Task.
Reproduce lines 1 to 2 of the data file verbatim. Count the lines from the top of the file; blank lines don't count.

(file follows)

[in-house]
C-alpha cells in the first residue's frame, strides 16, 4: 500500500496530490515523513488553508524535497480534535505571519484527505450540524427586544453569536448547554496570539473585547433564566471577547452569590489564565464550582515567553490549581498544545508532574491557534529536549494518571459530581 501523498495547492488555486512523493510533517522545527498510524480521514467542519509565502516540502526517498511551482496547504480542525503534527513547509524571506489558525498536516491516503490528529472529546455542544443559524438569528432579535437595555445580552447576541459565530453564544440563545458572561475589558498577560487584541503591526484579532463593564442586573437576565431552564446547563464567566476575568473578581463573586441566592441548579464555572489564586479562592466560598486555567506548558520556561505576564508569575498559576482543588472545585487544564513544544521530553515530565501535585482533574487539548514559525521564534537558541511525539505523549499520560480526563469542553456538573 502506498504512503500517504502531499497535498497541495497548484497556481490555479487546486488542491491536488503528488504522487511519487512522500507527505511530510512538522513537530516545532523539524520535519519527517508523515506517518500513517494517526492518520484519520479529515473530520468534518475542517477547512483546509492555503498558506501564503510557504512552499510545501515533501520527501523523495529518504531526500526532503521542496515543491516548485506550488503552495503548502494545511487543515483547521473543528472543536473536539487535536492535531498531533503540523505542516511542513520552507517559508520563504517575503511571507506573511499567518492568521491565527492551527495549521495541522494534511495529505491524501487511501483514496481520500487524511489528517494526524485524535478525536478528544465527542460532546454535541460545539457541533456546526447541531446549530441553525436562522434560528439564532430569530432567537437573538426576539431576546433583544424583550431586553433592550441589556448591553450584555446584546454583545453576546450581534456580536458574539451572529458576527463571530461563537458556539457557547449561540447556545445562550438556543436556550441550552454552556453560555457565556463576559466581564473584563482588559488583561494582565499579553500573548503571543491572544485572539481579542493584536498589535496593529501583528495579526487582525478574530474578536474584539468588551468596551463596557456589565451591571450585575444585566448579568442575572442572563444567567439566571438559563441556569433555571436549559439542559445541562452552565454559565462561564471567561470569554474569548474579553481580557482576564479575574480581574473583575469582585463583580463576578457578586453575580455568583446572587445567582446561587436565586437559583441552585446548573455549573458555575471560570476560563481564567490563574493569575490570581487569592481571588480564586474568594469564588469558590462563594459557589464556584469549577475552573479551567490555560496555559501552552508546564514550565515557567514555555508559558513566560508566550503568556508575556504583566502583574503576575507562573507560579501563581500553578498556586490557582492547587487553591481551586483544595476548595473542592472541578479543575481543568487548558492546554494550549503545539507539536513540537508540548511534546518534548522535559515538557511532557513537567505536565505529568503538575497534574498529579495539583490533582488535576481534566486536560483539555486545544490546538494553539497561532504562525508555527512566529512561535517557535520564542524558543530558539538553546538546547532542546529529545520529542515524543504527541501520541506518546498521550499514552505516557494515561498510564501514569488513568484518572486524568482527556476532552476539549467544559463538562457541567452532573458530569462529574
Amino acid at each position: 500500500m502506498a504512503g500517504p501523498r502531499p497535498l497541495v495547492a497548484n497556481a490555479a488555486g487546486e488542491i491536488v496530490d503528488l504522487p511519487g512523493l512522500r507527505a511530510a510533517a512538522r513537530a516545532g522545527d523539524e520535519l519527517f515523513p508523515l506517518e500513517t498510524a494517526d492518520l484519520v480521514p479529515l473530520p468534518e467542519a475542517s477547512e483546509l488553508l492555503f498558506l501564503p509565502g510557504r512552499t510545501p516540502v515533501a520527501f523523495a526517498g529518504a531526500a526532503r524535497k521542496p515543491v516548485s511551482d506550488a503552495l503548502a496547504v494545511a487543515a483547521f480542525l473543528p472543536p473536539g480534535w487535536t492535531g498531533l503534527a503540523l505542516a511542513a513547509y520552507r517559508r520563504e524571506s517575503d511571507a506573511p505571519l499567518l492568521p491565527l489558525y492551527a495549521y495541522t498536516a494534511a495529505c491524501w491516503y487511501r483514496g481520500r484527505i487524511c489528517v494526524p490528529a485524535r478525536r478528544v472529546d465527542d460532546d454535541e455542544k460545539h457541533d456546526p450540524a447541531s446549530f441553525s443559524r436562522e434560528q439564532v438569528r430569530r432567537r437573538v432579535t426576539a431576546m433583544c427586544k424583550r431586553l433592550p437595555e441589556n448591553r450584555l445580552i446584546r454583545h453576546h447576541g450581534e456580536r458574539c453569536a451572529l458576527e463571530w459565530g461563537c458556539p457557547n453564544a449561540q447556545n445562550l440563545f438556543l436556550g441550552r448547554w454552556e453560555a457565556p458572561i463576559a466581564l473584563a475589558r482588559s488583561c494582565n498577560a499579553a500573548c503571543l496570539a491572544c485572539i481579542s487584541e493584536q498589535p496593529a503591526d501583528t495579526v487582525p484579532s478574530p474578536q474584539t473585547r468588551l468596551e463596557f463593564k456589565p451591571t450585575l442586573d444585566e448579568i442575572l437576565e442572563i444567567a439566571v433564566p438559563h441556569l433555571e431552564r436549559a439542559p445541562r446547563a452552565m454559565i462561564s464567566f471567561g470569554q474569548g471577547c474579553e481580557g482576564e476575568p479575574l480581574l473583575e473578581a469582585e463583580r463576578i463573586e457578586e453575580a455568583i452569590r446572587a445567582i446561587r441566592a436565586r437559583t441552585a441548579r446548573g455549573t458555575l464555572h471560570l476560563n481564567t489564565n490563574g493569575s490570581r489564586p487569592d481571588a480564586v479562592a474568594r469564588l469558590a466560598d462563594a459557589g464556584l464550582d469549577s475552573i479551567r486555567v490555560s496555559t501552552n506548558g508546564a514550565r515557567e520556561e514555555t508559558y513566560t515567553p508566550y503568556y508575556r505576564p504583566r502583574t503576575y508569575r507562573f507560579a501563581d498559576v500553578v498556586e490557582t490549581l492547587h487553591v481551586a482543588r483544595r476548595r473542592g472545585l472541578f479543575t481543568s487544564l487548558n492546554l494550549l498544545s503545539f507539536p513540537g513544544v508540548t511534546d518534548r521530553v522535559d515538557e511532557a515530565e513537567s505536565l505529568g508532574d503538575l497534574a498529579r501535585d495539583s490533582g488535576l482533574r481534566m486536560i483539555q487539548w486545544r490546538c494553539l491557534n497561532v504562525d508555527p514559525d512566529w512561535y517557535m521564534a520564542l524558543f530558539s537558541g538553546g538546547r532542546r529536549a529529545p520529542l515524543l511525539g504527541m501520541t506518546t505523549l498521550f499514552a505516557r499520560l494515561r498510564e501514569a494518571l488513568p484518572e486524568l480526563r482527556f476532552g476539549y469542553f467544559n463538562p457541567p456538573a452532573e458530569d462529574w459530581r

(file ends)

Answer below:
[in-house]
C-alpha cells in the first residue's frame, strides 16, 4: 500500500496530490515523513488553508524535497480534535505571519484527505450540524427586544453569536448547554496570539473585547433564566471577547452569590489564565464550582515567553490549581498544545508532574491557534529536549494518571459530581 501523498495547492488555486512523493510533517522545527498510524480521514467542519509565502516540502526517498511551482496547504480542525503534527513547509524571506489558525498536516491516503490528529472529546455542544443559524438569528432579535437595555445580552447576541459565530453564544440563545458572561475589558498577560487584541503591526484579532463593564442586573437576565431552564446547563464567566476575568473578581463573586441566592441548579464555572489564586479562592466560598486555567506548558520556561505576564508569575498559576482543588472545585487544564513544544521530553515530565501535585482533574487539548514559525521564534537558541511525539505523549499520560480526563469542553456538573 502506498504512503500517504502531499497535498497541495497548484497556481490555479487546486488542491491536488503528488504522487511519487512522500507527505511530510512538522513537530516545532523539524520535519519527517508523515506517518500513517494517526492518520484519520479529515473530520468534518475542517477547512483546509492555503498558506501564503510557504512552499510545501515533501520527501523523495529518504531526500526532503521542496515543491516548485506550488503552495503548502494545511487543515483547521473543528472543536473536539487535536492535531498531533503540523505542516511542513520552507517559508520563504517575503511571507506573511499567518492568521491565527492551527495549521495541522494534511495529505491524501487511501483514496481520500487524511489528517494526524485524535478525536478528544465527542460532546454535541460545539457541533456546526447541531446549530441553525436562522434560528439564532430569530432567537437573538426576539431576546433583544424583550431586553433592550441589556448591553450584555446584546454583545453576546450581534456580536458574539451572529458576527463571530461563537458556539457557547449561540447556545445562550438556543436556550441550552454552556453560555457565556463576559466581564473584563482588559488583561494582565499579553500573548503571543491572544485572539481579542493584536498589535496593529501583528495579526487582525478574530474578536474584539468588551468596551463596557456589565451591571450585575444585566448579568442575572442572563444567567439566571438559563441556569433555571436549559439542559445541562452552565454559565462561564471567561470569554474569548474579553481580557482576564479575574480581574473583575469582585463583580463576578457578586453575580455568583446572587445567582446561587436565586437559583441552585446548573455549573458555575471560570476560563481564567490563574493569575490570581487569592481571588480564586474568594469564588469558590462563594459557589464556584469549577475552573479551567490555560496555559501552552508546564514550565515557567514555555508559558513566560508566550503568556508575556504583566502583574503576575507562573507560579501563581500553578498556586490557582492547587487553591481551586483544595476548595473542592472541578479543575481543568487548558492546554494550549503545539507539536513540537508540548511534546518534548522535559515538557511532557513537567505536565505529568503538575497534574498529579495539583490533582488535576481534566486536560483539555486545544490546538494553539497561532504562525508555527512566529512561535517557535520564542524558543530558539538553546538546547532542546529529545520529542515524543504527541501520541506518546498521550499514552505516557494515561498510564501514569488513568484518572486524568482527556476532552476539549467544559463538562457541567452532573458530569462529574